There are several taxi ranks all around the central square of Tegucigalpa, where there is the national monument, the baroque cathedral dedicated to St. Michael the Archangel. Most of them are white-coloured Toyota Corolla cars. “All taxis were produced in the last century and are still ‘proudly’ operating”, says, Manuel smiling.
He owns a ratty and not particularly clean taxi. Manuel is from the north, from a small village on the border with El Salvador. “I left my country more than 25 years ago”, he says. “I bought this taxi from a relative and ever since that day I’ve been driving up and down around the Tegucigalpa hills everyday”. Taxis, here usually pick up other clients while taking a possibly circuitous route to your destination. For this reason one never knows when they will arrive to their final destination. “Don’t be in a hurry”, Manuel says, “life is slow… like my taxi”.
There are more than 7500 taxis in Tegucigalpa, a city of one million and 270 thousand inhabitants. “ Besides, there are also 2.500 unofficial taxis and 180 more taxis, serving hotels”, calculates Manuel.
We continue our ride in his Toyola Corolla through the Morazan colony, through large and narrow roads, zigzagging between cars, buses and other taxis. As the last client gets out of the taxi, Manuel looks around. He seems to be worried. He explains: “The life of a taxi driver is tough here. Every month we have to give a $260 ‘tax’ to the person in charge of the ‘ Meeting Point Taxi ‘ and he, in turn, gives the money to the ‘Mara’, a gang that controls the area . It is called the ‘impuesto de guerra’ (war tax). If you do not pay, you are very likely to be killed. Over the past seven months 33 taxi drivers have been killed. I knew some of them personally. More than a hundred were beaten. Some passengers were also killed”. Manuel adds, “Just yesterday, a passenger asked me whether I had paid the ‘war tax’ or else he would not board. Basically the ‘Mara’ organization gets the most of our profit. The young taxi driver points out that he had to change his work area several times this year. The more profitable an area is, the higher is the ‘tax’ to pay.
As we pass by a market, Manuel explains: “In the city there are about 16 markets and the ‘Mara’ organization collects $15 a week from each vendor. The vendors are approximately 14,000. According to a local newspaper, Mara’s profit amounts to 9 million and 600,000 dollars coming from this racket alone.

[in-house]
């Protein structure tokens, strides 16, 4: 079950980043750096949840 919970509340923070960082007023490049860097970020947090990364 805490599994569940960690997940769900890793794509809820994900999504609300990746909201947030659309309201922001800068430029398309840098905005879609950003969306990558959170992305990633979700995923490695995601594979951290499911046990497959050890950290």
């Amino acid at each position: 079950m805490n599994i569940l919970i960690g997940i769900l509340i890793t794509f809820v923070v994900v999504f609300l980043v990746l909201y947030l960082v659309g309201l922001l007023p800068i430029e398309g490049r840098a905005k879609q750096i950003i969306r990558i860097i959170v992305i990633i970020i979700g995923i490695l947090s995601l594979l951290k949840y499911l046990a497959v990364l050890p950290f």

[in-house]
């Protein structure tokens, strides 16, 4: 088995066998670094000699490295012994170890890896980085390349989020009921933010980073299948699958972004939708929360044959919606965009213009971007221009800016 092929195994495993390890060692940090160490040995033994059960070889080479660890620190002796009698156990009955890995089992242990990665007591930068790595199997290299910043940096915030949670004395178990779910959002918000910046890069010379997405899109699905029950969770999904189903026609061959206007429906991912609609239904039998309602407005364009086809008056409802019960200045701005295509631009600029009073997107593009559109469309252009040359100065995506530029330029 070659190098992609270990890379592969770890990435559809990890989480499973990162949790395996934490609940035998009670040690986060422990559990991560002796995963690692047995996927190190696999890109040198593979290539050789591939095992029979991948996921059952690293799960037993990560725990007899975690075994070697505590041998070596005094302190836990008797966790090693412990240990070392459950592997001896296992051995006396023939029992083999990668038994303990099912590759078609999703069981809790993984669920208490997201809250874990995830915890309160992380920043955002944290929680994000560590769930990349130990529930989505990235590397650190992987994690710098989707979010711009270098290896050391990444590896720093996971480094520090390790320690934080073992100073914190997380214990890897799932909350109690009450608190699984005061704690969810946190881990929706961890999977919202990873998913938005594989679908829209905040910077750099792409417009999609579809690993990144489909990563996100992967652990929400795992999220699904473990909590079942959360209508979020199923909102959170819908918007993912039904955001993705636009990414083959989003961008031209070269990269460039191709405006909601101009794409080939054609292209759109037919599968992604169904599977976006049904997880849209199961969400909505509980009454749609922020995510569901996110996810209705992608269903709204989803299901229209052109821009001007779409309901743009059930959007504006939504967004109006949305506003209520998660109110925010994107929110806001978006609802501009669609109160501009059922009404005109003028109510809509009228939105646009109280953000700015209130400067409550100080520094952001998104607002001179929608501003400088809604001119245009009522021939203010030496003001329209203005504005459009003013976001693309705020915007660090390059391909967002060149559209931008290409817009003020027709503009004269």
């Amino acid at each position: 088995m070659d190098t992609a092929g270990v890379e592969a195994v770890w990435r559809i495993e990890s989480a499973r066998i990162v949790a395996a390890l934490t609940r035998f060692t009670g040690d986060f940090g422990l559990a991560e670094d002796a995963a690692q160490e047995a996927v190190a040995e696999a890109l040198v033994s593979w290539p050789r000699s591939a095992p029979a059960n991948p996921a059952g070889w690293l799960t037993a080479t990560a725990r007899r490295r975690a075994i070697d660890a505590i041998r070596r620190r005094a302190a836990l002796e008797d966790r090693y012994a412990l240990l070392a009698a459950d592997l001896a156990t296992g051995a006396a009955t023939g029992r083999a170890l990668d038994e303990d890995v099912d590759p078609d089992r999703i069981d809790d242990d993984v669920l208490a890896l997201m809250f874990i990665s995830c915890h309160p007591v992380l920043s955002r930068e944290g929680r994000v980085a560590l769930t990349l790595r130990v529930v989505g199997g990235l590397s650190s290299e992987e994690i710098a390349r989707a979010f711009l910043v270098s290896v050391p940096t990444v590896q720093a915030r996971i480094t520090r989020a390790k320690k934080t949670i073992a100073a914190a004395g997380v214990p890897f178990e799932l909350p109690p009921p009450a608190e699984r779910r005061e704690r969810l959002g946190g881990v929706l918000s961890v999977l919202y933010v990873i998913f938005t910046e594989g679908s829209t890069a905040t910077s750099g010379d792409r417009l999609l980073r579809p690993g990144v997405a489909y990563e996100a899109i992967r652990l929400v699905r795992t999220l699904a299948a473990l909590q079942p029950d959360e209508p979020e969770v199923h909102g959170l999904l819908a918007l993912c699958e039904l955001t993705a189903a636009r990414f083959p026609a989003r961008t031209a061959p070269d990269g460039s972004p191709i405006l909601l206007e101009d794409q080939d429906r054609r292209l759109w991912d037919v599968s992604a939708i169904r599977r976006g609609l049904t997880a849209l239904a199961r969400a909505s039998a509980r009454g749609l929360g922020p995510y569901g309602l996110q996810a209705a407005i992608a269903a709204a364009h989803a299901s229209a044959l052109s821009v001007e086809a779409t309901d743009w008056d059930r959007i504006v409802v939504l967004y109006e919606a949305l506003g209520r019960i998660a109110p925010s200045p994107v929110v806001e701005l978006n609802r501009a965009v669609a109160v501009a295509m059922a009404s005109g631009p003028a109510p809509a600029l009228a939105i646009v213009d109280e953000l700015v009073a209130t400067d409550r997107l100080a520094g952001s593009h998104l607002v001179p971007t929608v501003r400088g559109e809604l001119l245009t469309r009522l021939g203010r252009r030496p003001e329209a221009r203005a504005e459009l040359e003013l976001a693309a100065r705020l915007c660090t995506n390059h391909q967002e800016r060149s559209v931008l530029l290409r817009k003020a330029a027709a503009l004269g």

“Gangs of boys, aged between 10 and 16 collect the extortion payments”, Manuel explains. “They come, don’t say a word, take the money and leave. As for taxis, gangs know the taxi number, they follow them, check their schedules and their rides and they even know where the drivers live”. Extortion is a major plague in Honduras. According to official estimates, gang members get more than $50 million a year from thousands of taxi drivers, construction workers, teachers, entrepreneurs and other professionals. In 2012, at least 17,000 small businesses shut down because they could no longer pay war taxes.
In recent months a new local street gang known as the Chirizos, whose members are underage, violent and determined, is fighting the Salvatrucha (MS-13) and Barrio 18 ‘Mara’ gangs for control over the extorting business in the Comayagüela district. A cop says to Southworld that there is strong evidence that Chirizos obey the orders of some elements among police and military forces, since they have weapons and the preparation that only military people have. This proves that some elements in the force are heavily involved in organized crime. Seven markets with more than 5,000 small shops are currently under their control. The profit is about $ 50,000 a week. Now they are targeting homeowners who are supposed to pay them a tax if they want to have no trouble. That is why many areas have gates blocking entrance roads and are controlled by armed vigilantes. Many families leave the Honduran capital after selling their home for little money: they can no longer live under constant threats.
Fighting between rival gangs has gone on for a long time. In the last three months of 2013, at least 80 young people aged under 23 were killed in Tegucigalpa alone. Honduras has become one of the most dangerous places in the world, with a murder rate at the highest ever: every year 86 murders per 100,000 inhabitants. “Extortion is just one symptom of Honduras’ woes”, Martin Villada, an expert on security issues, explains. “Endemic corruption throughout the security forces, widespread poverty, political divisions, lax laws, drug traffickers controlling whole regions of the country have made violence spread”. (C.C.)